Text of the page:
(JollofNews) – In light of the recent overtures of the Attorney General, Baa Tambedou, and the lead counsel for the institution of transitional justice in The Gambia, the TRRC, about possible release and amnesty for some members of the Jammeh Jungulers – I find myself compelled to ask this question of what is a transitional justice. Something, I believe, many have been asking themselves of since the inception of the TRRC.
The International Centre for Transitional Justice (ICTJ) described it as a process in which: “countries emerging from periods of conflict and repression address large-scale or systematic human rights violations so numerous and so serious that the normal justice system will not be able to provide an adequate response.” Thus it is the approach adopted by our authorities to deal with our human rights violations perpetrated under the 22 years reign of former Gambian Dictator Yahya Jammeh!
However, contrary to my perception of what is being presented by our authorities about transitional justice, such processes are not just about forgiveness or amnesty, per se, but include prosecutions of those responsible for worst human rights violations! And the prosecution, ought not just be reserved for those most responsible for such crimes, but for anyone who perpetrated such crimes against humanity. The emphasis ought not to be placed on the worst offenders only but to anyone who committed such crimes. For there is nothing like a minor crime against humanity. Thus there ought to be no lesser offenders of crimes against humanity. They either perpetrated such crimes or they have not committed such crimes, but cannot be categorised into the superlatives of bad, worse and worst!
Whilst I concede each nation has the latitude to bespoke what it aims to achieve from its transitional justice. But such latitudes, ought not yield to a discretion for dictating its wishes on the victims in other to achieve reconciliation or a semblance of such! Thus any nation wishing to achieve any semblance of such a process must not aim to trek the easier route of forgiveness and amnesty principally, whilst disregarding prosecution. For it is internationally accepted that such process, being the transitional justice, is not a substitute for prosecution, but a process for prosecution.
In The Gambia, though I am being little postulatory here, for the TRRC is yet conclude their findings – but I could be forgiven for being such imaginative, due to the overtures of my readings of the aspirations of our authorities for our process – it seems our authorities mainly aimed to achieve forgiveness and amnesty for the perpetrators, rather than the prosecution of the same. This, in fact, not just my individual opinion but a belief shared with many that I have have discussed this issue with. If this is however not the official objective, then they are doing a terrible PR job at expressing their aims and objectives for our transitional justice.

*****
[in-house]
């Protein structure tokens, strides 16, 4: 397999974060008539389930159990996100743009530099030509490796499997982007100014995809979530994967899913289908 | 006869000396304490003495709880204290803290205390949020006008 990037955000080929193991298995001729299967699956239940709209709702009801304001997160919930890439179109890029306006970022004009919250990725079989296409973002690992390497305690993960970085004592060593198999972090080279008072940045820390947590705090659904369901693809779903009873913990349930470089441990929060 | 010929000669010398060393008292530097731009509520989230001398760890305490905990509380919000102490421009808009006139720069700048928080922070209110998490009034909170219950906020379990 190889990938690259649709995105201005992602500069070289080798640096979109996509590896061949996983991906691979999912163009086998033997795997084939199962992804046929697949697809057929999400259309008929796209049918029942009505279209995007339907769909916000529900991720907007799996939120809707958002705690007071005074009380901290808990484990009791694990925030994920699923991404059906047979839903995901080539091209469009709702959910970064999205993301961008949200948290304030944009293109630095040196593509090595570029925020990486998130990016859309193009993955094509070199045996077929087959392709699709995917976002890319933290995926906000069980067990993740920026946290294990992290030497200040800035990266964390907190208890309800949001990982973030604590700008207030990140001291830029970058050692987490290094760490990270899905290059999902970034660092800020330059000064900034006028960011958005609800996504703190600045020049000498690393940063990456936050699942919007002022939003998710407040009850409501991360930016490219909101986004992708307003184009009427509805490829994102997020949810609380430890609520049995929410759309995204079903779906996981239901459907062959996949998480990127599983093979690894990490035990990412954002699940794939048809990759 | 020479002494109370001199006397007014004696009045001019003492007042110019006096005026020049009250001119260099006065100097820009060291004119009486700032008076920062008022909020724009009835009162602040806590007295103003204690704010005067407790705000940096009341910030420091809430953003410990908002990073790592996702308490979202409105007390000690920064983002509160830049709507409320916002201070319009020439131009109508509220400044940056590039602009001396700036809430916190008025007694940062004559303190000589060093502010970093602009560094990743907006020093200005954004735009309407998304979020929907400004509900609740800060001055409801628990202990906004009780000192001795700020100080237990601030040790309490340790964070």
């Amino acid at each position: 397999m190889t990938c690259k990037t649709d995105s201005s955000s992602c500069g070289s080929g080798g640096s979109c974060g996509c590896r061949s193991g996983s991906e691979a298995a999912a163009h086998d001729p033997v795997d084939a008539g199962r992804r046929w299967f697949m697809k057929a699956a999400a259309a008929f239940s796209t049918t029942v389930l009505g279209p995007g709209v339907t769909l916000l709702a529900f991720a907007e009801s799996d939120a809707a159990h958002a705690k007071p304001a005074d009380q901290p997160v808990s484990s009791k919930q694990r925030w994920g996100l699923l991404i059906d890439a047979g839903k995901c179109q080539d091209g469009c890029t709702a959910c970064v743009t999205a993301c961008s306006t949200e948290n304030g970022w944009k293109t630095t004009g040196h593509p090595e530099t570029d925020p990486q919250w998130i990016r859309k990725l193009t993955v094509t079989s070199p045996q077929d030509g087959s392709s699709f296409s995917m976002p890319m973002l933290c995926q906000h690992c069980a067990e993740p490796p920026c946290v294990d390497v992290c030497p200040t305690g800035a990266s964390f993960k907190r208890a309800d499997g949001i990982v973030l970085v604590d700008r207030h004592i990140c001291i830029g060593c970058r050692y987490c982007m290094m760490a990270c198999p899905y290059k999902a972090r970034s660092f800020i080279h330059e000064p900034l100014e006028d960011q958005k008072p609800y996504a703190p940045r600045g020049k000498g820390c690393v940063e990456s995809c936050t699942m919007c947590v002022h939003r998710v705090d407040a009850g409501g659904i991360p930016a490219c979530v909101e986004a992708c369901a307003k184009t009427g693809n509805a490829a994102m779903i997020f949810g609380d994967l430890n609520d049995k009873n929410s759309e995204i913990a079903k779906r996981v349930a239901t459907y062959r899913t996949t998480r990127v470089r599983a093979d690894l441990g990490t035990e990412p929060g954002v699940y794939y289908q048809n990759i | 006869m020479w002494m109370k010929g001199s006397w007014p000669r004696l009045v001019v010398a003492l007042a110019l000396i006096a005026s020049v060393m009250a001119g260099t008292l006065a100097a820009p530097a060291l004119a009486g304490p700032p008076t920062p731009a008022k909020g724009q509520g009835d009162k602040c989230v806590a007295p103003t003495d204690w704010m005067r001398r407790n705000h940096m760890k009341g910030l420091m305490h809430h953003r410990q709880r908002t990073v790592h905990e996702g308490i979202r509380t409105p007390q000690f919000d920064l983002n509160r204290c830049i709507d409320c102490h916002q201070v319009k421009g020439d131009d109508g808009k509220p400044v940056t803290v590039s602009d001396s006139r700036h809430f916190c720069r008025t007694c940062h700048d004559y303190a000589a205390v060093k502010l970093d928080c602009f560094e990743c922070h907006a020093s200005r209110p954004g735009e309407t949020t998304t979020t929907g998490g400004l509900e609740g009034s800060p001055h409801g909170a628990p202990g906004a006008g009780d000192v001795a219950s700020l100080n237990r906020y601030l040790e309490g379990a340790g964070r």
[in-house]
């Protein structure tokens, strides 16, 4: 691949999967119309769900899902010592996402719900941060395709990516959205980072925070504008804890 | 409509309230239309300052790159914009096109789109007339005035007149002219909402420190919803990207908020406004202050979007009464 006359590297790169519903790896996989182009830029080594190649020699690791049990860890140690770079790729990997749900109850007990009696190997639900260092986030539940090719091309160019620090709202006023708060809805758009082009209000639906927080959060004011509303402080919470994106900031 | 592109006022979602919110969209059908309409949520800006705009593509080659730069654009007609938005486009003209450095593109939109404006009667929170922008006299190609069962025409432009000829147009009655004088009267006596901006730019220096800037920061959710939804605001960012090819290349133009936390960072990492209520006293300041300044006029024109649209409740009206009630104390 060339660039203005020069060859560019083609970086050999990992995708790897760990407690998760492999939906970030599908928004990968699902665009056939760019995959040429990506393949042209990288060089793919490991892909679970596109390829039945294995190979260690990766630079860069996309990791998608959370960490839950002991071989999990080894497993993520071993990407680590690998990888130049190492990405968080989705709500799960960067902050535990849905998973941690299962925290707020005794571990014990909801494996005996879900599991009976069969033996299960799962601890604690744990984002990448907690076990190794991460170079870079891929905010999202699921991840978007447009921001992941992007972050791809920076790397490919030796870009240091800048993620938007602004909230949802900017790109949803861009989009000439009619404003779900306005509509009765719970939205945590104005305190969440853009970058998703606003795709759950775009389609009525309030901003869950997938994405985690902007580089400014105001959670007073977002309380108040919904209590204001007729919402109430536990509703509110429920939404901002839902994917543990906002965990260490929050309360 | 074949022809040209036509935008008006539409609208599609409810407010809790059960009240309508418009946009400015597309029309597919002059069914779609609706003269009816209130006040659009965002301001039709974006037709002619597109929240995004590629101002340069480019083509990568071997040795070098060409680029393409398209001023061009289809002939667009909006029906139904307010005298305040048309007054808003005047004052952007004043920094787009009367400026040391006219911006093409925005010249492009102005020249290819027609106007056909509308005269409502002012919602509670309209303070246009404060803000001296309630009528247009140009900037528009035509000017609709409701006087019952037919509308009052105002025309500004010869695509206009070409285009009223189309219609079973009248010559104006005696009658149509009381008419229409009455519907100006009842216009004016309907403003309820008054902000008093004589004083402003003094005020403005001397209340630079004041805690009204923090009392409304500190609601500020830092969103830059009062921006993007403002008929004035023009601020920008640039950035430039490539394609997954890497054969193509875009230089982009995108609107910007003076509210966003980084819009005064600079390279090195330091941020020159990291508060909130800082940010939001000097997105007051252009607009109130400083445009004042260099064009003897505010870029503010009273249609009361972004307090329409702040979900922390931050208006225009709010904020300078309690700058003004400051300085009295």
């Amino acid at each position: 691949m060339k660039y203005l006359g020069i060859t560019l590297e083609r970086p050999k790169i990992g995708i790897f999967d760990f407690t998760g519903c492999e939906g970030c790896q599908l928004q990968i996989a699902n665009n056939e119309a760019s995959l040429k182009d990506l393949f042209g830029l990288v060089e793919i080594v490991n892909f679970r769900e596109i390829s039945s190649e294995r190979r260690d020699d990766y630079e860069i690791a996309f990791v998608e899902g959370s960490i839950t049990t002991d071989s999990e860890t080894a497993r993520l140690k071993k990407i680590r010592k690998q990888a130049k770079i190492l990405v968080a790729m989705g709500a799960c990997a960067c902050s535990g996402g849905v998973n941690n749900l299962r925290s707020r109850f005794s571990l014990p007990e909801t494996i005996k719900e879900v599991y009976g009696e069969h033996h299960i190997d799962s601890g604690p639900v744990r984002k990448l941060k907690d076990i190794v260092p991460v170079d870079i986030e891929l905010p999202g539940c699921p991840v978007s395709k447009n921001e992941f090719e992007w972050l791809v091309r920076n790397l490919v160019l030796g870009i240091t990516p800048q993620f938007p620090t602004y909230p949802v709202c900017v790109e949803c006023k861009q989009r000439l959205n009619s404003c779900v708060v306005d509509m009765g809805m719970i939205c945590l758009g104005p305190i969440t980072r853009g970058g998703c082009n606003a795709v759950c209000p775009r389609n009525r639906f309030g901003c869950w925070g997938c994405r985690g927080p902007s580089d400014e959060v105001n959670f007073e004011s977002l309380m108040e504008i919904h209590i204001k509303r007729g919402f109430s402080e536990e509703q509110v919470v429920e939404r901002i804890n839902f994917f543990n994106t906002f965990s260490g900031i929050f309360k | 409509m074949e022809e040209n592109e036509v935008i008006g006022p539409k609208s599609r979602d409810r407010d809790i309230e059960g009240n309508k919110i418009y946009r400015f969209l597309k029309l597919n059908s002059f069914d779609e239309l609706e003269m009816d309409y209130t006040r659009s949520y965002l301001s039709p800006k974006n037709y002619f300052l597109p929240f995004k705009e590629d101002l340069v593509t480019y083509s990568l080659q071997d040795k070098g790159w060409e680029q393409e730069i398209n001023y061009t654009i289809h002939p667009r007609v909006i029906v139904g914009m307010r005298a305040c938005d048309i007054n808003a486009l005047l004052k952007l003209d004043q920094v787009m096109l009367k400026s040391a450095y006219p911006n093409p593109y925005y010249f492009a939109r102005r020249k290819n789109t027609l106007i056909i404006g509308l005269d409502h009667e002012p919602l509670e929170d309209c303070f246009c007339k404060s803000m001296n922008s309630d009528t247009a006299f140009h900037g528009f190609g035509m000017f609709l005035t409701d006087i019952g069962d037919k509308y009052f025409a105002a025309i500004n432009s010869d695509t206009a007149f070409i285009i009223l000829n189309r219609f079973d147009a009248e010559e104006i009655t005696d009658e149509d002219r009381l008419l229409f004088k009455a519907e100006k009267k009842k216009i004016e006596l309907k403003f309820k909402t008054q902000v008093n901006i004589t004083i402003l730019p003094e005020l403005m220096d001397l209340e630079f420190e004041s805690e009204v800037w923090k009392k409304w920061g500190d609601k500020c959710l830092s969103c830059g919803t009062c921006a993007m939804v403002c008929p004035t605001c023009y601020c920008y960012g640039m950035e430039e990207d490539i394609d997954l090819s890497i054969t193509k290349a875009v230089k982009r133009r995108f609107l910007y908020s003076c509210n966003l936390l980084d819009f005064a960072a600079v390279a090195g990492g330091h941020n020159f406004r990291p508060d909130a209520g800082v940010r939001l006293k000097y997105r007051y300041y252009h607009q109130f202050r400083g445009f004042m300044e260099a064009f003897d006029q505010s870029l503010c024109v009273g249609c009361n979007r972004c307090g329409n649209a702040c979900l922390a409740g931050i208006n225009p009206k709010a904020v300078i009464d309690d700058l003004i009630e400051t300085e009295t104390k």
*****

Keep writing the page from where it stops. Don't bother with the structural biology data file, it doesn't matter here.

The authorities even wish to present certain witnesses as truthful, who proved to be unreliable under the rigorous questioning of cross examination in the normal judicial proceedings. One example that comes to mind is Alhagie Kanyi in the Yankuba Touray case. Other witnesses who are praised for their candour, have presented testimonies that are later contradicted by other witnesses of similar candour. Yet we are expected to believe that most of them are all truthful in their accounts and thus worthy of our forgiveness, despite the apparent contradictions in their accounts. We further encouraged to accept forgiveness as moral equivalence of a pardon for perpetrators from prosecution and punishment for their heinous crimes.
Thus prompting our Attorney General to ponder on the release of the Jungulers! The few henchmen of Jammeh responsible for the most grotesque crimes against humanity committed against Gambians. This all due to what is being presented as their candour b